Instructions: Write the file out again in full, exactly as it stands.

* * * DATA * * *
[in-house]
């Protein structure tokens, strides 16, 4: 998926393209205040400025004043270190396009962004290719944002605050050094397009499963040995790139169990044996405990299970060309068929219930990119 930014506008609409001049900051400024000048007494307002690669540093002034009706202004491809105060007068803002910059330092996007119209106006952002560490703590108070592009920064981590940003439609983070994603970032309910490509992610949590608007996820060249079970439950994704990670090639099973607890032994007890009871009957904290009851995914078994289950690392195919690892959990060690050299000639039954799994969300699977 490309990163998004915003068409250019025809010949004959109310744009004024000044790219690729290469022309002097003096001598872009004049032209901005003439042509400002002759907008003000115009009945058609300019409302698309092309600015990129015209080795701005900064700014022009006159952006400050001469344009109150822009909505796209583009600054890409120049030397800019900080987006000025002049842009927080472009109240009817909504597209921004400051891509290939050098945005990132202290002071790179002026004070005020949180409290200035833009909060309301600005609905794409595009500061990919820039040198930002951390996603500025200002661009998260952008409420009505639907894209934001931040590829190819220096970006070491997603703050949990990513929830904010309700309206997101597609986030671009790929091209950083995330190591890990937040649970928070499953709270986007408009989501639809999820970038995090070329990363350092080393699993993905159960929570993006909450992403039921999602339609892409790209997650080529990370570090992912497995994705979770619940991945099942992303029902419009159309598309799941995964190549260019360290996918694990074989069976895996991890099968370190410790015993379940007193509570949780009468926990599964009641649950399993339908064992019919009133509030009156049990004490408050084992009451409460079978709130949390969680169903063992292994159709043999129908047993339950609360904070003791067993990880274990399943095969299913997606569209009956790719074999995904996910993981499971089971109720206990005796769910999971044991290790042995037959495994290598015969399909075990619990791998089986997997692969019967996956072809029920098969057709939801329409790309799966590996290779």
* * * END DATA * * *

[in-house]
């Protein structure tokens, strides 16, 4: 998926393209205040400025004043270190396009962004290719944002605050050094397009499963040995790139169990044996405990299970060309068929219930990119 930014506008609409001049900051400024000048007494307002690669540093002034009706202004491809105060007068803002910059330092996007119209106006952002560490703590108070592009920064981590940003439609983070994603970032309910490509992610949590608007996820060249079970439950994704990670090639099973607890032994007890009871009957904290009851995914078994289950690392195919690892959990060690050299000639039954799994969300699977 490309990163998004915003068409250019025809010949004959109310744009004024000044790219690729290469022309002097003096001598872009004049032209901005003439042509400002002759907008003000115009009945058609300019409302698309092309600015990129015209080795701005900064700014022009006159952006400050001469344009109150822009909505796209583009600054890409120049030397800019900080987006000025002049842009927080472009109240009817909504597209921004400051891509290939050098945005990132202290002071790179002026004070005020949180409290200035833009909060309301600005609905794409595009500061990919820039040198930002951390996603500025200002661009998260952008409420009505639907894209934001931040590829190819220096970006070491997603703050949990990513929830904010309700309206997101597609986030671009790929091209950083995330190591890990937040649970928070499953709270986007408009989501639809999820970038995090070329990363350092080393699993993905159960929570993006909450992403039921999602339609892409790209997650080529990370570090992912497995994705979770619940991945099942992303029902419009159309598309799941995964190549260019360290996918694990074989069976895996991890099968370190410790015993379940007193509570949780009468926990599964009641649950399993339908064992019919009133509030009156049990004490408050084992009451409460079978709130949390969680169903063992292994159709043999129908047993339950609360904070003791067993990880274990399943095969299913997606569209009956790719074999995904996910993981499971089971109720206990005796769910999971044991290790042995037959495994290598015969399909075990619990791998089986997997692969019967996956072809029920098969057709939801329409790309799966590996290779």